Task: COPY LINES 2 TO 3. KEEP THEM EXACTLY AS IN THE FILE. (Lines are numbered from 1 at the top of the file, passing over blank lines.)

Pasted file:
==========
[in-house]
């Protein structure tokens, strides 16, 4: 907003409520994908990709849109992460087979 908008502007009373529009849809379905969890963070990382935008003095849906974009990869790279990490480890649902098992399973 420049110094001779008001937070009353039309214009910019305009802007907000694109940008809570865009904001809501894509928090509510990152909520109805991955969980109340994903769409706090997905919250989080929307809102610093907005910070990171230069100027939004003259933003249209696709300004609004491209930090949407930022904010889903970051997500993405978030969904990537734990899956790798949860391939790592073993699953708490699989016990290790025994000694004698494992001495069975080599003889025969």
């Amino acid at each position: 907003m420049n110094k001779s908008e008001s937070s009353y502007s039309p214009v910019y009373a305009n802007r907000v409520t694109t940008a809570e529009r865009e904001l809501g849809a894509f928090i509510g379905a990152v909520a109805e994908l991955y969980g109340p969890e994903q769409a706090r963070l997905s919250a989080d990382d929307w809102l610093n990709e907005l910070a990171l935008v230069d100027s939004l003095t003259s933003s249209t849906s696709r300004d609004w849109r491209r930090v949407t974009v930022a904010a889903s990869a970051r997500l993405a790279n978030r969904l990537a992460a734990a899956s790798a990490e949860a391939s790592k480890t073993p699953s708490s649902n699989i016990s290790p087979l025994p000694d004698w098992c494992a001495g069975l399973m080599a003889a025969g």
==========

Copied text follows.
């Protein structure tokens, strides 16, 4: 907003409520994908990709849109992460087979 908008502007009373529009849809379905969890963070990382935008003095849906974009990869790279990490480890649902098992399973 420049110094001779008001937070009353039309214009910019305009802007907000694109940008809570865009904001809501894509928090509510990152909520109805991955969980109340994903769409706090997905919250989080929307809102610093907005910070990171230069100027939004003259933003249209696709300004609004491209930090949407930022904010889903970051997500993405978030969904990537734990899956790798949860391939790592073993699953708490699989016990290790025994000694004698494992001495069975080599003889025969």
């Amino acid at each position: 907003m420049n110094k001779s908008e008001s937070s009353y502007s039309p214009v910019y009373a305009n802007r907000v409520t694109t940008a809570e529009r865009e904001l809501g849809a894509f928090i509510g379905a990152v909520a109805e994908l991955y969980g109340p969890e994903q769409a706090r963070l997905s919250a989080d990382d929307w809102l610093n990709e907005l910070a990171l935008v230069d100027s939004l003095t003259s933003s249209t849906s696709r300004d609004w849109r491209r930090v949407t974009v930022a904010a889903s990869a970051r997500l993405a790279n978030r969904l990537a992460a734990a899956s790798a990490e949860a391939s790592k480890t073993p699953s708490s649902n699989i016990s290790p087979l025994p000694d004698w098992c494992a001495g069975l399973m080599a003889a025969g």